At the highest levels of sport, athletes and trainers consider every factor that might have an effect on training and performance. Some training decisions ground themselves in strong science, some are based on anecdotal experience, and others are simply superstition. So is training indoors (perhaps in an air dome) as good as training outdoors?
Training to the Extreme
Athletes, especially at the elite levels, go to extreme lengths to reach maximum performance.
Training at higher altitudes has scientifically shown to increase the production of oxygen carrying red blood cells. The lower density of oxygen forces the body to compensate to make the most of what little oxygen there is. When the athletes go to compete, they have an advantage because their blood is able to carry more oxygen to working muscles.
Some soccer players choose to not wash the socks they train in, believing fresh socks will hurt their performance. In these players minds, the dirty socks are helping them to play better.
How about training inside as opposed to on an outdoor field? Is there a measurable difference if an athlete decides to solely train outside? Or is it like a superstitious soccer player's smelly socks?
Training in a Dome?
Is dome training an effective alternative for soccer or tennis training? Possibly, but the difference between indoor and outdoor might be moot since both have their own strengths.
Let's get the obvious benefits out of the way. Training indoors allows athletes to train in a space that's free from the limitations and hazards of the weather. Athletes can practice whenever without worrying about sudden rainfalls, heavy snowstorms, high-speed winds, or damaging sunrays. The flip side to this is that athletes don't experience what It's like to play in those conditions.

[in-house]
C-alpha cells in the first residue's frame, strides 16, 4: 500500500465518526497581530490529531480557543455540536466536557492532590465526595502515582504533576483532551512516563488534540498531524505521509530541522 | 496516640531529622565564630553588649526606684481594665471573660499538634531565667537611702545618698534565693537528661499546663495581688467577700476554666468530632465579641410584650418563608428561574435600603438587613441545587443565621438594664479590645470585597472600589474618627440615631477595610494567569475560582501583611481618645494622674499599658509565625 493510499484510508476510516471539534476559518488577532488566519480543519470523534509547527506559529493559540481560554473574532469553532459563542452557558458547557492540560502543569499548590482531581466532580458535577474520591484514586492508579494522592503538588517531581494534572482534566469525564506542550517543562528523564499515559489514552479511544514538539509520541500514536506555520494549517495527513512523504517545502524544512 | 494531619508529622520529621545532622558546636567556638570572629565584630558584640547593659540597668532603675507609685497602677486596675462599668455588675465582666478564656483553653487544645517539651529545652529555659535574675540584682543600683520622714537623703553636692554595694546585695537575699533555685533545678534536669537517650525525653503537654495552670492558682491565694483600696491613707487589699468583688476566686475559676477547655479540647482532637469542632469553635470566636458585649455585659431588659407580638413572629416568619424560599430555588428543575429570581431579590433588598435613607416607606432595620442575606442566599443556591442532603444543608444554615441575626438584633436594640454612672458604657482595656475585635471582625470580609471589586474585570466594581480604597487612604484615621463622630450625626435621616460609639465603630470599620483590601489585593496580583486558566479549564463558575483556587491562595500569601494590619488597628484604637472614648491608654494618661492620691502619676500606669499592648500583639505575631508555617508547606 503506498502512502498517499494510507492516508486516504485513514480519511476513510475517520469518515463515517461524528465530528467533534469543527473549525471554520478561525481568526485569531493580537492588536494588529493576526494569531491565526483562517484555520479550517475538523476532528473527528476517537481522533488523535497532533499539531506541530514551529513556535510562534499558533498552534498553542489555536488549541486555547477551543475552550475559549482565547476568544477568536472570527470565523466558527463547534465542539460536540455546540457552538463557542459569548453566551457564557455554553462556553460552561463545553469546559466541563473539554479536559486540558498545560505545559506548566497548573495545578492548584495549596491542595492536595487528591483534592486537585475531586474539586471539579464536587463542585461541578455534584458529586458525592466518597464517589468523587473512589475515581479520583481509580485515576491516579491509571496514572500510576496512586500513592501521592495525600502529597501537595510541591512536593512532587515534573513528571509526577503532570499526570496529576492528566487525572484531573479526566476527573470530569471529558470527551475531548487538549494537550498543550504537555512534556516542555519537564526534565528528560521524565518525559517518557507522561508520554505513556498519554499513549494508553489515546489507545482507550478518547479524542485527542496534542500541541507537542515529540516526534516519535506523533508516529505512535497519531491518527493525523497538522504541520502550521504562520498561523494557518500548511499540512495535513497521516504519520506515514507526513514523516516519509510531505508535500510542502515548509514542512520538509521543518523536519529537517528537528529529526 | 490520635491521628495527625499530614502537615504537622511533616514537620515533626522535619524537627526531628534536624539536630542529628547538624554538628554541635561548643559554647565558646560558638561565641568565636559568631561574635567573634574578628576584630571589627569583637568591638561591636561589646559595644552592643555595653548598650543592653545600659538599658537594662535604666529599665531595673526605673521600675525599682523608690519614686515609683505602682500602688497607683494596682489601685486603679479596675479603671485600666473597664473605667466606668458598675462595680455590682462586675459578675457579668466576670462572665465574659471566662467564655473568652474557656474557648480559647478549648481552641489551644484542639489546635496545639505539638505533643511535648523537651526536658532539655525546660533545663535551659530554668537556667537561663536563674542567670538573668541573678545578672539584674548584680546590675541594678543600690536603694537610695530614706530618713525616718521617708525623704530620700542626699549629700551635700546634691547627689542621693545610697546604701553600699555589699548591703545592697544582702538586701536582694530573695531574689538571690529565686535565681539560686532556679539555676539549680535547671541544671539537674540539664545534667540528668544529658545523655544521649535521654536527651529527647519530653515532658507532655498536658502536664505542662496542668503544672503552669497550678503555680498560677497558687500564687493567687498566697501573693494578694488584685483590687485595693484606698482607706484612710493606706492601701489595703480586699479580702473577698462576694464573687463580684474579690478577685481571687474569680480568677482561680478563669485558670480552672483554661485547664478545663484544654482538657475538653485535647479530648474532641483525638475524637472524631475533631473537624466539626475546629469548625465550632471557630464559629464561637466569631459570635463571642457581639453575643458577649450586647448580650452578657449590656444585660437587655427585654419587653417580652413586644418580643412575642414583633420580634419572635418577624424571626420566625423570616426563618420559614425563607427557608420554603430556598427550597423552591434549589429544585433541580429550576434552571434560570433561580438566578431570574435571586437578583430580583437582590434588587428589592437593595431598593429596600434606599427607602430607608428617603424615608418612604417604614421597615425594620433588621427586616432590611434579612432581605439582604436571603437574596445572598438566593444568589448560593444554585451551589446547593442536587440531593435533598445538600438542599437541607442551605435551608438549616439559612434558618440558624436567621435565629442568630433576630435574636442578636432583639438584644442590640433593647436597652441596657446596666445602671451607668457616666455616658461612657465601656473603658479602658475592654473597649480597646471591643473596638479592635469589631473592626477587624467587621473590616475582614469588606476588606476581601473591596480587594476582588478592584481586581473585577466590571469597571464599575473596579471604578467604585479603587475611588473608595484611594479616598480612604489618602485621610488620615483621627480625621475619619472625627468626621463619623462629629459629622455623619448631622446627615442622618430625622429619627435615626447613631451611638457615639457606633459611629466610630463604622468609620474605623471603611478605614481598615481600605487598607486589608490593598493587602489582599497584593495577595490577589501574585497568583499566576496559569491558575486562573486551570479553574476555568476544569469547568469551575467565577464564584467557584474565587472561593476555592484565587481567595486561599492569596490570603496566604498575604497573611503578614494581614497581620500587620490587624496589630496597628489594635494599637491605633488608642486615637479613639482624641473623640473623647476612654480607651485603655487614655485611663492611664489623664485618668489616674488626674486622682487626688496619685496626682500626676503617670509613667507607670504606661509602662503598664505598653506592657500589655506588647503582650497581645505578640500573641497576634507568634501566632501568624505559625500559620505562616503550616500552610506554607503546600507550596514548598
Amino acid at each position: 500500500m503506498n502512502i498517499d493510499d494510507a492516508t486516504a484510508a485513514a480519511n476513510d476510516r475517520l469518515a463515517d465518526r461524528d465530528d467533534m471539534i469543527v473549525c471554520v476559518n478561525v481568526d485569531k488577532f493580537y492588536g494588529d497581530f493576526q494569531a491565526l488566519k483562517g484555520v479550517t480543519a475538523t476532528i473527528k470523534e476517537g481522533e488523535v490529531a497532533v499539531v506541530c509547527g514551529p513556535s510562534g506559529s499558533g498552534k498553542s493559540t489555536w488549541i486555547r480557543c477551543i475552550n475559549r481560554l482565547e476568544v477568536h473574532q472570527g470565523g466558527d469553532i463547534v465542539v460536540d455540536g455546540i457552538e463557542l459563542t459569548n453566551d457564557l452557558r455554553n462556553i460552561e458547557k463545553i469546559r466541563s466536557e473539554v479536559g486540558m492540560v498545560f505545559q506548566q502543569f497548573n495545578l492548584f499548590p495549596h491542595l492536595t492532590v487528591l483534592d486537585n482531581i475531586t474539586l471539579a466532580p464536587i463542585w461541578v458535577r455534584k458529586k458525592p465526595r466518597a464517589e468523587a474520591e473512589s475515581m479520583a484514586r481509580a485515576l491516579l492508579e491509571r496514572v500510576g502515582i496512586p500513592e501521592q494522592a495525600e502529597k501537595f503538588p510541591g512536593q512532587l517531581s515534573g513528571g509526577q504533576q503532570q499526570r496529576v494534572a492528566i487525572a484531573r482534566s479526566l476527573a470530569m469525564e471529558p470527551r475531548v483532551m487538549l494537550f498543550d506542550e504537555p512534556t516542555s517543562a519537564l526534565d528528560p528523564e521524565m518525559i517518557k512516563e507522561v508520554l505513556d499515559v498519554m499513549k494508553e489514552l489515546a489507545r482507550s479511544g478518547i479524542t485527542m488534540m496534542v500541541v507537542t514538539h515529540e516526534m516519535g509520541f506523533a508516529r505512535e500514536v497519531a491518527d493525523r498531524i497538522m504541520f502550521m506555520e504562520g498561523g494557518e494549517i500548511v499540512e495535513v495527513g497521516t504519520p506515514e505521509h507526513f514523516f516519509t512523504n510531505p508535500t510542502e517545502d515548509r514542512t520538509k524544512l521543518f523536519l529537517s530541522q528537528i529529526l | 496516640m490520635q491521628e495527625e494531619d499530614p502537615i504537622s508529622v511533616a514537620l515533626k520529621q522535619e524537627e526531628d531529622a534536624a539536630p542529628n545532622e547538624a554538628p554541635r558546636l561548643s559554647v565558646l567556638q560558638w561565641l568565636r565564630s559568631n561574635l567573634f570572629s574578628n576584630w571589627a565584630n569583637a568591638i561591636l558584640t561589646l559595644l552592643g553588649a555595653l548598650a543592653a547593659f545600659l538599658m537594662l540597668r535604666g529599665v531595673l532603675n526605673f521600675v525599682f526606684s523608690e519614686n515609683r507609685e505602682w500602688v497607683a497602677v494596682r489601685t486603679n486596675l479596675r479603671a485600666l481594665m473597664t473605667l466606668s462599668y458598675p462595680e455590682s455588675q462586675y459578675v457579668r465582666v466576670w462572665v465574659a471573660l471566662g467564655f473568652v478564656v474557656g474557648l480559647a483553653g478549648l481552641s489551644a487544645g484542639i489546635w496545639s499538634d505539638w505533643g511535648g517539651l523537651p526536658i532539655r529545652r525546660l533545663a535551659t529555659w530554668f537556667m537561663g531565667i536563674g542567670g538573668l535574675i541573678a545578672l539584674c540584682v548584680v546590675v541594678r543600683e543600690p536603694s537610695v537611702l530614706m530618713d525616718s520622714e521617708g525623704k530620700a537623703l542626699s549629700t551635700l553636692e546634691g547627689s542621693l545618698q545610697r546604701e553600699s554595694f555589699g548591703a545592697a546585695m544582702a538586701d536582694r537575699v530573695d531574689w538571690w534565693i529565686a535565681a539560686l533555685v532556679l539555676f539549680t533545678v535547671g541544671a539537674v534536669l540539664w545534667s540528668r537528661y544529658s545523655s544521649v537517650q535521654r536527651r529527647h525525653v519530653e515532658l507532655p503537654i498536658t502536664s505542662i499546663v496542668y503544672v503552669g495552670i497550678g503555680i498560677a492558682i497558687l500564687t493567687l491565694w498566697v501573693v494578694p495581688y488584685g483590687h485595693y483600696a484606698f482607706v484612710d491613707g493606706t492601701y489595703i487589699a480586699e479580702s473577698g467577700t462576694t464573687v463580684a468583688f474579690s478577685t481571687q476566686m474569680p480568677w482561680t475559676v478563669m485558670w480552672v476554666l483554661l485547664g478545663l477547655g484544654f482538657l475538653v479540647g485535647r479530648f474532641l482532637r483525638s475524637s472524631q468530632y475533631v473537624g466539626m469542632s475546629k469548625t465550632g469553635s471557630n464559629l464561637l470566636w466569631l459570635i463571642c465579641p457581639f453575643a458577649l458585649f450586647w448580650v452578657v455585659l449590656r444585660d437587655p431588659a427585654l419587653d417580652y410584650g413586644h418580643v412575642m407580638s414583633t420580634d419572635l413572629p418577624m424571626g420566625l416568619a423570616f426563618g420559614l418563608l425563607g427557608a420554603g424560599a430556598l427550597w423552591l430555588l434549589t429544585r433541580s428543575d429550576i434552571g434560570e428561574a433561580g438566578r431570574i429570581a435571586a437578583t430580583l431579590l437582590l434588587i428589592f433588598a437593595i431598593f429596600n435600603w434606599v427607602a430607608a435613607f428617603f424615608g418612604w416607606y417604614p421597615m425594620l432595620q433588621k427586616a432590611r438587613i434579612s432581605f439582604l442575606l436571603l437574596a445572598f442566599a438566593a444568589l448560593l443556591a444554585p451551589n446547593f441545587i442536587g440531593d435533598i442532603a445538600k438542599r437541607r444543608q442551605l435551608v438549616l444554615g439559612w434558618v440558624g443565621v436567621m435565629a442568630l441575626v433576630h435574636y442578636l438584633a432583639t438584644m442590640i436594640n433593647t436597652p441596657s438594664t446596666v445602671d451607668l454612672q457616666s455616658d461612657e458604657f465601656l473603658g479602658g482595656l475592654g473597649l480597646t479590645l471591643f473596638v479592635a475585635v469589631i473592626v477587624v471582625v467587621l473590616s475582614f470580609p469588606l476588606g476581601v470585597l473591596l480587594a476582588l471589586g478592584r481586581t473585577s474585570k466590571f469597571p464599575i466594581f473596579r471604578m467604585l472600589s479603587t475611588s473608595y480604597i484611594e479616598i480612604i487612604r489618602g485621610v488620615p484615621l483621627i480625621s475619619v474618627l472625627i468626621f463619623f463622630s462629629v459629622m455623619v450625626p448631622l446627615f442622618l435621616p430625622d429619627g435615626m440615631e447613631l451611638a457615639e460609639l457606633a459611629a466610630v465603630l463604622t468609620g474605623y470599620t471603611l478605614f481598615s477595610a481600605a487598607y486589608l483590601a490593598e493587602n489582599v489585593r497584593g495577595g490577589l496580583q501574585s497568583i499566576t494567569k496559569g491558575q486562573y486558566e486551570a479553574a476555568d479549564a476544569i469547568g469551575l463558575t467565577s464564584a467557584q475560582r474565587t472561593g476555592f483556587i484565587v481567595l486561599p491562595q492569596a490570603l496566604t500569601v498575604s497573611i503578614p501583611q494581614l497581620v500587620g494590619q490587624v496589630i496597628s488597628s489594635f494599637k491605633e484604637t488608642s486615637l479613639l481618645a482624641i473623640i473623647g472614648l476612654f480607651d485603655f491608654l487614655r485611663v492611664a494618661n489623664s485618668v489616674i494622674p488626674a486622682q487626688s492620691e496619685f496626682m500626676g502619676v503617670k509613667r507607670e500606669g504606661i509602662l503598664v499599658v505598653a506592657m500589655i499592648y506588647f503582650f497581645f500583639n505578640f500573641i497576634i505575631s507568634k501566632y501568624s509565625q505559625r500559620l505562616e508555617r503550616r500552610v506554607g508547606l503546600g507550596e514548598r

Many soccer (or football) enthusiasts can remember the 2008 Champions League Final between the two long-time rivals, Chelsea and Manchester United. Perhaps most memorable were the playing conditions. Heavy rains pelted the clashing teams throughout the match, testing both teams ability to control and find the ball in a downpour that destroyed visibility and practically turned the pitch into a Slip N Slide. The team that was better prepared for playing in those conditions was likely the deciding factor for the winner of this game. In this case, it was Manchester United.
Best of Both Worlds
Training outside does have it's advantages it prepares soccer, tennis, or football players for conditions that they might be forced to play under. Indoor training is unavoidable though, because it allows an athlete to focus on perfecting their skills, as opposed to acclimating to their environment.
Therefore, the best training involves playing both indoors and outdoors. Luckily, that'sxactly what sport domes are perfect for!
Seasonal soccer domes, tennis bubbles, and other inflatable air supported structures are perfect for training. A practice space can be open and outside for part of the year, giving athletes the opportunity to train in disparate conditions, and when the weather becomes too cold, a dome can be inflated over that same practice space.
With an inflatable air structure, off-season training can occur in the exact same place as during the sport season. To give a team a competitive edge, a facility like an air dome might just offer the best of both worlds!